• Oh Erin, you have such a talent for finding the beauty in the messiness of everyday life. It’s something I so want to become better at. Yesterday was one of those “mom” days where I fell into bed exhausted with tears running down my cheeks. It’s so hard to love those little ones. And it’s not because of them; it’s me. I feel like I’m bombarded by what I should be doing as a mom—all the mom hacks are driving me insane. Everyone seems to have a solution. But I think the answer is just to live in it and a try hard each day to do a little better. But that’s so much harder than it sounds. I think that’s why your book is loved by so many. You didn’t give us a tidy solution. You gave us permission to struggle. The struggle is hard enough without feeling badly that you’re there. Sorry. Lots of thoughts for a Friday morning. I’m hoping today is a little lighter than yesterday, but I’m not counting on it 😂

    • Mary- sending you a warm thought and encouragement. I have no hacks or tidy solutions but hope that today really is lighter (and if not, that you recognize that you are just strong enough to get by)

    • Oh Mary, hang in there! From one mom to another, YOU CAN DO IT! Cry, struggle, fall down, get back up and do it again. We are cheering for you.

    • Oh Mary, I hear you, I hear you, I hear you. I’ve had many of those mom days! I think you’re absolutely right about the answer being to live in it. There’s no rescue parachute or easy button (I mean, of course there are the ones who promise such, but we know better, don’t we?). This is the murk and magic: the realization that we can’t get it right and we won’t get it right but we’ll get some things right and the rest of it will teach us such humility along the way. I always laugh when Anne Lamott refers to life as Forgiveness School. Isn’t that the truth?!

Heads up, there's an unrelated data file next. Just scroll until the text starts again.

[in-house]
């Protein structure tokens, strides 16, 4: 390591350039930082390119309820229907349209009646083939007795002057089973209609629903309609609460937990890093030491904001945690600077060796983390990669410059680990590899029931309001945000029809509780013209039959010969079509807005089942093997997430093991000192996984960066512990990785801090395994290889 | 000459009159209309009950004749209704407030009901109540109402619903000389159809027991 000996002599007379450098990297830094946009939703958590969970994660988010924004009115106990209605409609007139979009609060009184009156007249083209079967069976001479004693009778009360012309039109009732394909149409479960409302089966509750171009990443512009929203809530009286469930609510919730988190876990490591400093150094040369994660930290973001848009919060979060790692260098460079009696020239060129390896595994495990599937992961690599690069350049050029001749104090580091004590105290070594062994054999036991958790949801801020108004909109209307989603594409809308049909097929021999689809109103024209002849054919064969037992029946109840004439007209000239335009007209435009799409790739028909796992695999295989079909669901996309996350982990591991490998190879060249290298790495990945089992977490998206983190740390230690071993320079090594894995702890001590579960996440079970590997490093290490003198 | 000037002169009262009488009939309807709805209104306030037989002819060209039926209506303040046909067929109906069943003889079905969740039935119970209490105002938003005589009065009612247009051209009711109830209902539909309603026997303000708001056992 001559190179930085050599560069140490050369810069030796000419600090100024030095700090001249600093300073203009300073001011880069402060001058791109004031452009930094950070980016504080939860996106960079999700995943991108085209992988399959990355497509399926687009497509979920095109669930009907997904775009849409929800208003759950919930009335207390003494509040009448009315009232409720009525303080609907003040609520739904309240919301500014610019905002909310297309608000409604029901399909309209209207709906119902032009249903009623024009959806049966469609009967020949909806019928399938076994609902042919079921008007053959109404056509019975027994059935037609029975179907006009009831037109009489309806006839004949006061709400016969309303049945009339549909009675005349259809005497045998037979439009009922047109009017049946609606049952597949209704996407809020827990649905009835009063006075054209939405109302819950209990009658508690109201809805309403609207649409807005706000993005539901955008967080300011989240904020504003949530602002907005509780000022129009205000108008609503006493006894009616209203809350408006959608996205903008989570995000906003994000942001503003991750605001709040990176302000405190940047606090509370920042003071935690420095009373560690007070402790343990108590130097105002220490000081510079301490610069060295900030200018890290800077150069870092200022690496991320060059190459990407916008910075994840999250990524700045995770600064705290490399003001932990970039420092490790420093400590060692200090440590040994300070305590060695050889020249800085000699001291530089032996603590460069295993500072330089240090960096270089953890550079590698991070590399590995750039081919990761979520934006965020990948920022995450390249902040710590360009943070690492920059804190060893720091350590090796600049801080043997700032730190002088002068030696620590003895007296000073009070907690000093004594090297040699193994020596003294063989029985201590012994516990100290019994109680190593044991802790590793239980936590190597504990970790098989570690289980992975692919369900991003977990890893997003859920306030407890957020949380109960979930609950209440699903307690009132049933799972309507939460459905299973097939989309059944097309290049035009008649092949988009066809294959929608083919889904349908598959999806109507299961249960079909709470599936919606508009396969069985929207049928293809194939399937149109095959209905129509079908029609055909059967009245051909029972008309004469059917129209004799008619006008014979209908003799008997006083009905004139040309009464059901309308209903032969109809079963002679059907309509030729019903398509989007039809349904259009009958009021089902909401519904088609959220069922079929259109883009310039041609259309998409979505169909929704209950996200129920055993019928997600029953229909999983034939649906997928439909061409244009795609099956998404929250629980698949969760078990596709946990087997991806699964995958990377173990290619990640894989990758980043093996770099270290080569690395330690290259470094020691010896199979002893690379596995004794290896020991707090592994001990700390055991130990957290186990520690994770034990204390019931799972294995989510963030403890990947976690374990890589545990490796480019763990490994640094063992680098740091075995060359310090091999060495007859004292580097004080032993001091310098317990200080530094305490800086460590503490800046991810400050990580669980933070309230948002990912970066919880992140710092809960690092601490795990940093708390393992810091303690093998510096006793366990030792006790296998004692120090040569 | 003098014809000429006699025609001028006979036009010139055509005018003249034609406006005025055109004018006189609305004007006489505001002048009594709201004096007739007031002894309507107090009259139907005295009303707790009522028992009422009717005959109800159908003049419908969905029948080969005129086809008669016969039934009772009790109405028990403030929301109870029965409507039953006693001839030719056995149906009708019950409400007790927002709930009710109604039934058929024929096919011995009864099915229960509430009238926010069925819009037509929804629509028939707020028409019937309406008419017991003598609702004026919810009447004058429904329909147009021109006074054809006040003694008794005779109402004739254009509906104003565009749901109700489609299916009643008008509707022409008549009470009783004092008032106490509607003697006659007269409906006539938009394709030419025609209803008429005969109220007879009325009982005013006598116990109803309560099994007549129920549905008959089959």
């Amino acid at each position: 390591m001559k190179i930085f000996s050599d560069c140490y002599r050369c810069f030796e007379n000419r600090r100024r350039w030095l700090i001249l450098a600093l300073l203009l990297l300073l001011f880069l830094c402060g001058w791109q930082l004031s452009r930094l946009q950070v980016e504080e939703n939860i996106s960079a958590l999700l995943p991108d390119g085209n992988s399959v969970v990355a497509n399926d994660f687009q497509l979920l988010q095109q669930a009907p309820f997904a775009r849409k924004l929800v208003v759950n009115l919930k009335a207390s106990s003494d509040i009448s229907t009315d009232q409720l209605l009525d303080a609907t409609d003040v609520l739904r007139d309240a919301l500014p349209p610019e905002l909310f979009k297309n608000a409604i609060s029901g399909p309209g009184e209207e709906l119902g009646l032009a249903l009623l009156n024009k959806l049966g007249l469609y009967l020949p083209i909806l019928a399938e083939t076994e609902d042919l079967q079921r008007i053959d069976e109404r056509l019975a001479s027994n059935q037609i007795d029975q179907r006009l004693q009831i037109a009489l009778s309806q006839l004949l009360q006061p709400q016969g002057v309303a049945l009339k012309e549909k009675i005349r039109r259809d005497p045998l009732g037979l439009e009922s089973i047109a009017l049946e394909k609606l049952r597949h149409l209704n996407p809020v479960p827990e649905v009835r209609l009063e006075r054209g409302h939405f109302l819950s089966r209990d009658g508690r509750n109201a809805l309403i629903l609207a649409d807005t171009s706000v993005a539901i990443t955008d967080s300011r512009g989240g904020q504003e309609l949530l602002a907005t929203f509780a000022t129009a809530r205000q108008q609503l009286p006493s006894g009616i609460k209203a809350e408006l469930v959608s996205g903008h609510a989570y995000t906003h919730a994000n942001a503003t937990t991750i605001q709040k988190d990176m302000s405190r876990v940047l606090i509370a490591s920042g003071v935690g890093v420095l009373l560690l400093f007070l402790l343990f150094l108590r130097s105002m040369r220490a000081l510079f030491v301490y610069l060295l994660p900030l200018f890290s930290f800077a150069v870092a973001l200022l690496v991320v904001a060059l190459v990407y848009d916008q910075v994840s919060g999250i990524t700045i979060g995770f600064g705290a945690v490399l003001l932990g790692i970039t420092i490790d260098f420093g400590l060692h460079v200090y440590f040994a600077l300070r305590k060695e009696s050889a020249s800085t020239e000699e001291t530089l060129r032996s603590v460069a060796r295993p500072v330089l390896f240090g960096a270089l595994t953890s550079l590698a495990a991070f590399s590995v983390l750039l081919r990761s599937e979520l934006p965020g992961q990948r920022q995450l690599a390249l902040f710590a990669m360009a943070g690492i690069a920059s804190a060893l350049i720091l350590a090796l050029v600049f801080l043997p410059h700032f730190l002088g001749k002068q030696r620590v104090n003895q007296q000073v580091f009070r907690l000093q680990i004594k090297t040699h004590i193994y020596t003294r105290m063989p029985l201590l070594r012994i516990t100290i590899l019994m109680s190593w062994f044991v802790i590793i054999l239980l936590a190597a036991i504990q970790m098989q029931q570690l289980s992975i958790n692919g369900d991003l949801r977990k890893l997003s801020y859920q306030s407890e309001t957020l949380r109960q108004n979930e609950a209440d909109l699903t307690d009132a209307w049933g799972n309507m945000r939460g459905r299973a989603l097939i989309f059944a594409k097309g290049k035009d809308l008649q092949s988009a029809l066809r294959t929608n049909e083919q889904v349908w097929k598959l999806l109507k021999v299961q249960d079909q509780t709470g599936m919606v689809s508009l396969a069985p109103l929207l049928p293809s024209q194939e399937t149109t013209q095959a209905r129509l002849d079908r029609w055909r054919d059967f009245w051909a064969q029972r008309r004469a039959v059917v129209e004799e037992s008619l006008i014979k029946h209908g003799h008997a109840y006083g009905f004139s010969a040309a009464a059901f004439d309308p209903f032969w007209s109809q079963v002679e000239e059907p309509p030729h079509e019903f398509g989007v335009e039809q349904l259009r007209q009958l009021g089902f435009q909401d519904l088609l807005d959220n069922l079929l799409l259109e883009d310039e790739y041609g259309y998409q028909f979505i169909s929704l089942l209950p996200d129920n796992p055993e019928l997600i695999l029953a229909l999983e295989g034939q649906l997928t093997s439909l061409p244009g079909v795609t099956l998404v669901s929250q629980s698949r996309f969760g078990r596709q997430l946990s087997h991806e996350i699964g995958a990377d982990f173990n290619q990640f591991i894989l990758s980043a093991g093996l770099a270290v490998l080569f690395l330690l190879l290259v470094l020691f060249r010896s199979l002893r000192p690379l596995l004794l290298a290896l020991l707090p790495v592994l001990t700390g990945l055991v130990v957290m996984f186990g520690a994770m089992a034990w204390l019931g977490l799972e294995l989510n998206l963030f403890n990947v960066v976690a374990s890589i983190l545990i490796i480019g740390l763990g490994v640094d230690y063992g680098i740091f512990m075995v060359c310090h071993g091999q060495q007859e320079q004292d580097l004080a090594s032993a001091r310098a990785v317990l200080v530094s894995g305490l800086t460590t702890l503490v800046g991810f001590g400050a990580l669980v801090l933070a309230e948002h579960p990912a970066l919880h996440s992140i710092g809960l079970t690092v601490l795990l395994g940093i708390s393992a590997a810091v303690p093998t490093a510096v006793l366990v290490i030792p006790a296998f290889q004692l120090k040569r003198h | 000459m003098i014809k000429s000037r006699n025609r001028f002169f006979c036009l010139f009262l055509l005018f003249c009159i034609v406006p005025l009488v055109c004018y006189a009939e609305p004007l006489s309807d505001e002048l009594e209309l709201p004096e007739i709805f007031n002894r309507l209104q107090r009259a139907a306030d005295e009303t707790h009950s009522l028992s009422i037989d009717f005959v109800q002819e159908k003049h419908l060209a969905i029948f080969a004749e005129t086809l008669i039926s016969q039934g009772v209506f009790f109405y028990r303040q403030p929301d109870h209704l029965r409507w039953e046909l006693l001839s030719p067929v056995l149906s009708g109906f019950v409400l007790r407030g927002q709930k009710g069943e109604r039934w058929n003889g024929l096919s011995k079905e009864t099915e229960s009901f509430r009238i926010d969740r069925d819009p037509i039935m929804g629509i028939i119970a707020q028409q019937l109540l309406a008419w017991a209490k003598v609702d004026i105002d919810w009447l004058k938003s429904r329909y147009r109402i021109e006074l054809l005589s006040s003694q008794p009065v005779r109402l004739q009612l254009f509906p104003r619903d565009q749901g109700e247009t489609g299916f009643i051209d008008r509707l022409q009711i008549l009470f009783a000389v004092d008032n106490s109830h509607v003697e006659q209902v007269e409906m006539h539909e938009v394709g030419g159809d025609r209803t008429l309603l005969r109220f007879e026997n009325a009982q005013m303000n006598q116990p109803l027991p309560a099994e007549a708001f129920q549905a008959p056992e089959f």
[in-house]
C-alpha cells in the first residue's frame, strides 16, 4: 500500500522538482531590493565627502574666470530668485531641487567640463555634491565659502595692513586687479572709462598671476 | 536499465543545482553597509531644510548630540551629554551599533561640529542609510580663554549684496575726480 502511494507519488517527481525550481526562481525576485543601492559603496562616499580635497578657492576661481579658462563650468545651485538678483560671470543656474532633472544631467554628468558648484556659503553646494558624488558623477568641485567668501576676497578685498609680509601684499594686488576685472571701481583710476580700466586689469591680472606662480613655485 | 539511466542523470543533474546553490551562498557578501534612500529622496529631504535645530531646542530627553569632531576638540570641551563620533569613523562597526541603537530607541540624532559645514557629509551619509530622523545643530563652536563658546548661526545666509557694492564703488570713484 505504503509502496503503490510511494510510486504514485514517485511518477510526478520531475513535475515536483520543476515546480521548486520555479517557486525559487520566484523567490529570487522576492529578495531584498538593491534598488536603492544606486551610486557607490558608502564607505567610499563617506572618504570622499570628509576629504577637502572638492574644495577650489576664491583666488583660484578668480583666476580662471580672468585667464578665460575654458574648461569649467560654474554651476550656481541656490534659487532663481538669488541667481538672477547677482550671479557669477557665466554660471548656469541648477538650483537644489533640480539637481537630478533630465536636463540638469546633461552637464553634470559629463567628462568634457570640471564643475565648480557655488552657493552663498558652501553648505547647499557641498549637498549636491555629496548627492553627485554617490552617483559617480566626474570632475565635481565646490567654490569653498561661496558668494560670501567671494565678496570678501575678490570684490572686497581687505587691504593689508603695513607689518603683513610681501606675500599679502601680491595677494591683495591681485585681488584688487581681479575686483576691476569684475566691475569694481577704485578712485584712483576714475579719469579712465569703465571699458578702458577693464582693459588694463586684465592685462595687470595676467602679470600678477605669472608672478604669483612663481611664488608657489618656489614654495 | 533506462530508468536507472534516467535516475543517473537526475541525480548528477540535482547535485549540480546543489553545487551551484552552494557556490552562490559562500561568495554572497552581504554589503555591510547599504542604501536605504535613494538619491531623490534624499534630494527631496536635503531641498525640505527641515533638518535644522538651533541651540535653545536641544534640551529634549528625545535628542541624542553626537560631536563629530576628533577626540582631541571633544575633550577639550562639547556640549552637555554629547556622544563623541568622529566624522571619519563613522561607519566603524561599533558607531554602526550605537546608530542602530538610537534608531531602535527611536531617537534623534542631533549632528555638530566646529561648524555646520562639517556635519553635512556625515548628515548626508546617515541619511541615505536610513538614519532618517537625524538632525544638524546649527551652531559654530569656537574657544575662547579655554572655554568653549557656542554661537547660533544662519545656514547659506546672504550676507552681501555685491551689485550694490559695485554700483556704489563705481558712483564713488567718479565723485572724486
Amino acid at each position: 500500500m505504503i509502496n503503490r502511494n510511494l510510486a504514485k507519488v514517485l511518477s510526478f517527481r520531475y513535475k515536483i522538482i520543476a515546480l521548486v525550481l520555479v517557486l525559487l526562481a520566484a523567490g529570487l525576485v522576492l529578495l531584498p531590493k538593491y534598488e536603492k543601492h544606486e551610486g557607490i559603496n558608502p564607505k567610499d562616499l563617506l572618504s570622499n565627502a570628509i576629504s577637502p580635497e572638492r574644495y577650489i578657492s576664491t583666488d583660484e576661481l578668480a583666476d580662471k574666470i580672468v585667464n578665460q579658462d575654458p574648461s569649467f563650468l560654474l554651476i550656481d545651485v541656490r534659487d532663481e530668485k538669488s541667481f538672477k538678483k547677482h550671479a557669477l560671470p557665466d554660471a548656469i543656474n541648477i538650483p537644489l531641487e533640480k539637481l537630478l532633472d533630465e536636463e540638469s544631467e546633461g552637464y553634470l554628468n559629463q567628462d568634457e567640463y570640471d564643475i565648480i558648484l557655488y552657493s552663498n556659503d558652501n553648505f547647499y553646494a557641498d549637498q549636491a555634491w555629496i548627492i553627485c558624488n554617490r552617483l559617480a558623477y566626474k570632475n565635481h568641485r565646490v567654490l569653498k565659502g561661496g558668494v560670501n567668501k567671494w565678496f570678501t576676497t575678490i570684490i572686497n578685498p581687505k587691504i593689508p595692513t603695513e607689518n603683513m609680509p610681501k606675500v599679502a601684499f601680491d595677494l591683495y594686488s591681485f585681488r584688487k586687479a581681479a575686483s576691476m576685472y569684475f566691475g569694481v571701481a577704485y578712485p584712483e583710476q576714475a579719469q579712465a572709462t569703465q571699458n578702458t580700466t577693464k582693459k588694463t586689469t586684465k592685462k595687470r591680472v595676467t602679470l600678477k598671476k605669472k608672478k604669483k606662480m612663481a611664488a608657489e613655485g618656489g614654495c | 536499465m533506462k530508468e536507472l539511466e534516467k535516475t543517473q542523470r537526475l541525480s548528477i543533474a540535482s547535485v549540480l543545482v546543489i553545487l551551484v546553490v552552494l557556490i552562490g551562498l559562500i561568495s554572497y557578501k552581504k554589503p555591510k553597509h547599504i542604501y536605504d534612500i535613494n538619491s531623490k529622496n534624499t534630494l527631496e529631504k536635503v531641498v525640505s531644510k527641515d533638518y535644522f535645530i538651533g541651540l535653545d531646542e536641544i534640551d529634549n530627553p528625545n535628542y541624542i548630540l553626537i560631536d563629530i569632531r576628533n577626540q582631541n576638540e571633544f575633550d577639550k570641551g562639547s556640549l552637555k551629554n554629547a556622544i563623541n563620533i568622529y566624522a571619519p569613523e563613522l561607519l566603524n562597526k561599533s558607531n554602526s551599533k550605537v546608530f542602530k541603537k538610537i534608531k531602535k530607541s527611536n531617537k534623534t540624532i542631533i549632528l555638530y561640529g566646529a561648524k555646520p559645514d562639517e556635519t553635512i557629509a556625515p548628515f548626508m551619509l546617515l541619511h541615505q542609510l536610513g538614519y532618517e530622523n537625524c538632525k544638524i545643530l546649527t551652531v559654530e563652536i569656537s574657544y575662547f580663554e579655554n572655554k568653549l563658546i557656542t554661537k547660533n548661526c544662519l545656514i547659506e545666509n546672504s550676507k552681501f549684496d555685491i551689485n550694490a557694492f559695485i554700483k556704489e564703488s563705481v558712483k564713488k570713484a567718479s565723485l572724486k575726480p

Sending you love and care, Mary, and am so hoping this weekend offered you a bit of warmth.

  • Erin, could you tell me where the white lidded box is from? I am looking for something to store sewing supplies and this looks perfect. Thank you.

    • Hi Brittany! Of course – it’s an older find from Unison Home – sadly no longer sold!

  • I too loved Lila, and everything Marilynn’s Robinson has written! Gilead on audible is probably my favorite.

    • Agreed re: Gilead — good gracious that is such a moving story. And “Home” made me tear up more than once!

  • Love the, “ stop saving the skivies, and the Madeleine L’Engle quote.

  • It was a delight to meet you in Minneapolis! I wish I would have overheard that comment in person, because it is absolutely priceless. P.S. I bought a book for my mom, but I have to confess – I binge read the entire thing first because I won’t see her for a few weeks. Thank you for your words!

  • I recently finished reading Kim John Payne’s Simplicity Parenting. Thinking on his chapter about speaking less(Our words should past this test is it True, Kind, Necessary?), I miss read your book list. Seeing, “How to Talk So Little Kids Will Listen”, by Joanna Faber, I actually read it as, How to talk so little………kids will listen. I thought, ‘Wow! if I become monk-like the few words I speak will be listened to!’ Then following the Amazon link, I laughed at myself when I realized that it was about speaking to small children.
    It is the small smiles in a day that keep a mom going.

    • hahaha this made me laugh and, oh goodness, i LOVED kim john payne’s simplicity parenting and just finished it, too! i found the ‘speaking less’ chapter to be FASCINATING. i think you’ll love joanna faber’s book — highly recommend.

  • I love how you talk about everyday life. As a mom this was very moving and I loved your look on it all. Thanks for sharing!